Drawn to Jesus by God’s Grace

19th Sunday in Ordinary Time
By Deacon Matthew Bowe

There are many things that we are drawn to. I am drawn to delicious food, as you can tell. I am also drawn to playing golf, watching the Olympics, and spending time with friends and family. I have noticed that we can easily talk about the tangible and physical things that we are drawn to, whether it be sports, fishing, hunting, outdoor activities, card-playing, work, or any other thing. Curiously, I wondered how do we tell others about the spiritual things that we are drawn to? Examples include praying, going to Mass, charitable works, retreats, and any other sort of thing. Do we not tell people because we are not drawn to spiritual things, or do physical things attract us more than the spiritual things?

Currently, we are in the middle of the Bread of Life discourse from the Gospel of John. Two weeks ago, it was the reading about the multiplication of the loaves. Jesus fed five thousand people with just five barley loaves and two fish. In that story, the power of Jesus can do a lot with the little that we can give Him. Last week, the crowds pursued Jesus seeking to have this bread always, and the reading concluded with Jesus saying that he was the bread of life. Whoever comes to Him will never hunger, and whoever believes in Him will never thirst. In his writings, the evangelist John never uses the word “miracle.” Rather, he writes about the signs that Jesus worked. A sign points toward something. A stop sign signifies that it is the law to stop at this intersection. In this Gospel, the physical signs point to a spiritual reality. In this Bread of Life discourse, the physical sign is the bread, and the spiritual reality is that Jesus is the bread of life. This is one reason John wrote the Gospel – to show that Jesus was not only fully human but also fully divine.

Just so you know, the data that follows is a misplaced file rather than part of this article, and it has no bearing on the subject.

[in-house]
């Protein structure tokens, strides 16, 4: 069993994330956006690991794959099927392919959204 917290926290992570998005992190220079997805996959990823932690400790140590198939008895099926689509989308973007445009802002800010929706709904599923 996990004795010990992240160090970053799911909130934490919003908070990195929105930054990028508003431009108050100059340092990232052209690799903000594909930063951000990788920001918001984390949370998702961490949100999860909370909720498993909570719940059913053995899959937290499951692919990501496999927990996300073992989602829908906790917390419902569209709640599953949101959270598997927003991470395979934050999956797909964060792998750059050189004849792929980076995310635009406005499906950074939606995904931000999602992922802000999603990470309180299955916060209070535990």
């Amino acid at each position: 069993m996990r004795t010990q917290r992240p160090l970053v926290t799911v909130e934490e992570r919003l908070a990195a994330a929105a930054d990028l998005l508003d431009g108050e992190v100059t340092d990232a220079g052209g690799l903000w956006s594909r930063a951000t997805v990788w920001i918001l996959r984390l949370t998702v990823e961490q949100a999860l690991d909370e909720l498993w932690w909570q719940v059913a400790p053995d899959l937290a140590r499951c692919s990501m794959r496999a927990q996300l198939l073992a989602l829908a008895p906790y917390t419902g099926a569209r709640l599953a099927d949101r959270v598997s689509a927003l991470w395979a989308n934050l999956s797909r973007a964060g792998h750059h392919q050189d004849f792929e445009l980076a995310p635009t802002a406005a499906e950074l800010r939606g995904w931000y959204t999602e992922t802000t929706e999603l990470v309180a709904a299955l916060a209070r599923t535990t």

Now, we turn to today’s Gospel reading. The Jews are murmuring and struggling that Jesus said that He is the bread that came down from heaven. The crowd could see the physical reality, or the humanity, of Jesus. They knew that Jesus was the son of Joseph and of Mary. However, they were spiritually blind. Despite the wonders and the signs that Jesus worked, they saw not the divinity of Jesus, the true bread that came down from heaven. Our culture today disbelieves the spiritual reality of the created world and idolizes the physical world. It is a culture that espouses that “science is everything,” “follow the science,” and “do whatever makes you happy,” yet the culture fails to recognize that the created world is more than just the physical and the pleasurable. That is not to say that the Church is anti-science. The Church promotes and espouses the arts and the sciences. Science leads us to a deeper understanding of the created world and thus of our Creator. Science serves to deepen our knowledge of God. The culture says that it is unreasonable to believe in God, but I say that is unreasonable to not believe in God and the spiritual reality of Creation.